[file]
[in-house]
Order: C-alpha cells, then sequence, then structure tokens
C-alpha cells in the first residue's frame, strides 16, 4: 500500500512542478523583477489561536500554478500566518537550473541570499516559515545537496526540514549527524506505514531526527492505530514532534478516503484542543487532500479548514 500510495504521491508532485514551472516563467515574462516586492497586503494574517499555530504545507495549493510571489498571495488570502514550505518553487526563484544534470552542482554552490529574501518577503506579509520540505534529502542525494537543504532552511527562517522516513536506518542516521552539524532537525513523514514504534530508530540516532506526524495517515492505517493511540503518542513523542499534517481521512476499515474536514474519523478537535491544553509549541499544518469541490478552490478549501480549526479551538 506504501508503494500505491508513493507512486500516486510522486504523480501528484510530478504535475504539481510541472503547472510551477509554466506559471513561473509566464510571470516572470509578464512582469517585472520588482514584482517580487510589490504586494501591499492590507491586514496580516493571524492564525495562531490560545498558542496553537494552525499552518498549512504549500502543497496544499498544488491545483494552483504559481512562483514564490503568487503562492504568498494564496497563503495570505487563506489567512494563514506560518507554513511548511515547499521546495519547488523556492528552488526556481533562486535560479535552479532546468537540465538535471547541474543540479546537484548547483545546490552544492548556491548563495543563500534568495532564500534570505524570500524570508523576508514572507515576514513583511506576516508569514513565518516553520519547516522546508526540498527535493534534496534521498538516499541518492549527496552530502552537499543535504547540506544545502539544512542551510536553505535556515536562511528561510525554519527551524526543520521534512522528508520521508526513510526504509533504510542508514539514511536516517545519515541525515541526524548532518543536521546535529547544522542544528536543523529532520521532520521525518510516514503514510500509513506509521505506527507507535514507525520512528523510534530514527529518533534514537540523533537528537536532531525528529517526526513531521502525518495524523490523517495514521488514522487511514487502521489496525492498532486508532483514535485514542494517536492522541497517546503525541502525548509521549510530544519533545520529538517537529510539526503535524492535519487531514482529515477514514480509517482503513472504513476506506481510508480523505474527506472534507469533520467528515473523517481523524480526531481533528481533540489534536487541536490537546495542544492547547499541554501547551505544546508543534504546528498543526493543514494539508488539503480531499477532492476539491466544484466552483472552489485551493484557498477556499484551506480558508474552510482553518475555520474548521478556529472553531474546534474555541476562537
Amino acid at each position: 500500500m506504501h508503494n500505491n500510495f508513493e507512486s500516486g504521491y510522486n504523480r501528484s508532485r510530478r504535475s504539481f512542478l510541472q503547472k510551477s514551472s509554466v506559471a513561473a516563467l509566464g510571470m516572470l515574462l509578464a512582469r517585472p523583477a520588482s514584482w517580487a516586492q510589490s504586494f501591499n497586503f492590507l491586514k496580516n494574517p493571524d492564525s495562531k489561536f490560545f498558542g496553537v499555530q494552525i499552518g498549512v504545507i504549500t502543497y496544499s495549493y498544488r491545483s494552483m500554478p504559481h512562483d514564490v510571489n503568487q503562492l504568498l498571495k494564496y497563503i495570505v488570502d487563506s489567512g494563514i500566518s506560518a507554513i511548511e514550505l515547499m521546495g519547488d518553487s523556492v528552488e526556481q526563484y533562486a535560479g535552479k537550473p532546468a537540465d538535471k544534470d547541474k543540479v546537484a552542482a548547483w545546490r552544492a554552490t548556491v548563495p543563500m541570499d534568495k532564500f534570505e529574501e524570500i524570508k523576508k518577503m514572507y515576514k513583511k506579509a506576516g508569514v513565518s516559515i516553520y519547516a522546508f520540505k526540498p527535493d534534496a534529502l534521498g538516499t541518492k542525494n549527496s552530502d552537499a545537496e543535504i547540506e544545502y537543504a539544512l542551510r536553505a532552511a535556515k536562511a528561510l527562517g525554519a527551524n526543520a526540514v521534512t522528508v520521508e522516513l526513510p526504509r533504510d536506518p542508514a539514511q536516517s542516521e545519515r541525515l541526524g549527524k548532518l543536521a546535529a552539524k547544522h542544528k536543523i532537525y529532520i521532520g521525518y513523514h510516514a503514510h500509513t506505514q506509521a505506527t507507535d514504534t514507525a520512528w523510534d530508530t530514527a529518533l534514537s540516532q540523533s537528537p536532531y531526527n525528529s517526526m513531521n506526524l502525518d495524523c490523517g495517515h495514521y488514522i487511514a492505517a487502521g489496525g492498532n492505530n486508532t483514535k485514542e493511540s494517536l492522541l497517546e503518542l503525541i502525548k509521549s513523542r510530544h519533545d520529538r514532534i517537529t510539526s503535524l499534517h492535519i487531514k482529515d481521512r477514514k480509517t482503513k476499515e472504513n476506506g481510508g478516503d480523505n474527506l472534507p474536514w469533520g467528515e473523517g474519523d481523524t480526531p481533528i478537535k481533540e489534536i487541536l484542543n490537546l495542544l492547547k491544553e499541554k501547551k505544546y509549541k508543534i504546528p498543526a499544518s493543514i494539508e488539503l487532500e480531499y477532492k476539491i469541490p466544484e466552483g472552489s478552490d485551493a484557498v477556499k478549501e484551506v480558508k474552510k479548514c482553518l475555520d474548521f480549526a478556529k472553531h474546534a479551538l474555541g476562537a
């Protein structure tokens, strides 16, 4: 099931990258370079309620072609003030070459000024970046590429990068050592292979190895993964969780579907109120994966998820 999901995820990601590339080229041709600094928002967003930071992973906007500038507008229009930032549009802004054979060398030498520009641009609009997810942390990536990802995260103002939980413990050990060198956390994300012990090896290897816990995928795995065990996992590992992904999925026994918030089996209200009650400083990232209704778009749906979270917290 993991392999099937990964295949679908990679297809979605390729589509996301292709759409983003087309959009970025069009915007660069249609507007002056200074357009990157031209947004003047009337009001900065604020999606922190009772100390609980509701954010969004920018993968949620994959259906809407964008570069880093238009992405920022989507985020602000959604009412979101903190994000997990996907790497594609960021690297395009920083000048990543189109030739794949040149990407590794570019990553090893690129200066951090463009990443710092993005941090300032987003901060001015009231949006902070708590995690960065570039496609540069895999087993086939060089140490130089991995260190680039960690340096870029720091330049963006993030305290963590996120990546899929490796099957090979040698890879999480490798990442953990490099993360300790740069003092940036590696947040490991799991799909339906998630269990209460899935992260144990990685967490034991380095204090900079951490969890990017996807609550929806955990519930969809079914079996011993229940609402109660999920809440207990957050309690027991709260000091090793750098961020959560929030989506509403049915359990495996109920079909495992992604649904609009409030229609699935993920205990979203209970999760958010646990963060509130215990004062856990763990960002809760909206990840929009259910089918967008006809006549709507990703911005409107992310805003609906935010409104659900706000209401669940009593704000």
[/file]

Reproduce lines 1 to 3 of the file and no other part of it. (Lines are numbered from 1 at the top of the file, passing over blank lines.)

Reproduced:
[in-house]
Order: C-alpha cells, then sequence, then structure tokens
C-alpha cells in the first residue's frame, strides 16, 4: 500500500512542478523583477489561536500554478500566518537550473541570499516559515545537496526540514549527524506505514531526527492505530514532534478516503484542543487532500479548514 500510495504521491508532485514551472516563467515574462516586492497586503494574517499555530504545507495549493510571489498571495488570502514550505518553487526563484544534470552542482554552490529574501518577503506579509520540505534529502542525494537543504532552511527562517522516513536506518542516521552539524532537525513523514514504534530508530540516532506526524495517515492505517493511540503518542513523542499534517481521512476499515474536514474519523478537535491544553509549541499544518469541490478552490478549501480549526479551538 506504501508503494500505491508513493507512486500516486510522486504523480501528484510530478504535475504539481510541472503547472510551477509554466506559471513561473509566464510571470516572470509578464512582469517585472520588482514584482517580487510589490504586494501591499492590507491586514496580516493571524492564525495562531490560545498558542496553537494552525499552518498549512504549500502543497496544499498544488491545483494552483504559481512562483514564490503568487503562492504568498494564496497563503495570505487563506489567512494563514506560518507554513511548511515547499521546495519547488523556492528552488526556481533562486535560479535552479532546468537540465538535471547541474543540479546537484548547483545546490552544492548556491548563495543563500534568495532564500534570505524570500524570508523576508514572507515576514513583511506576516508569514513565518516553520519547516522546508526540498527535493534534496534521498538516499541518492549527496552530502552537499543535504547540506544545502539544512542551510536553505535556515536562511528561510525554519527551524526543520521534512522528508520521508526513510526504509533504510542508514539514511536516517545519515541525515541526524548532518543536521546535529547544522542544528536543523529532520521532520521525518510516514503514510500509513506509521505506527507507535514507525520512528523510534530514527529518533534514537540523533537528537536532531525528529517526526513531521502525518495524523490523517495514521488514522487511514487502521489496525492498532486508532483514535485514542494517536492522541497517546503525541502525548509521549510530544519533545520529538517537529510539526503535524492535519487531514482529515477514514480509517482503513472504513476506506481510508480523505474527506472534507469533520467528515473523517481523524480526531481533528481533540489534536487541536490537546495542544492547547499541554501547551505544546508543534504546528498543526493543514494539508488539503480531499477532492476539491466544484466552483472552489485551493484557498477556499484551506480558508474552510482553518475555520474548521478556529472553531474546534474555541476562537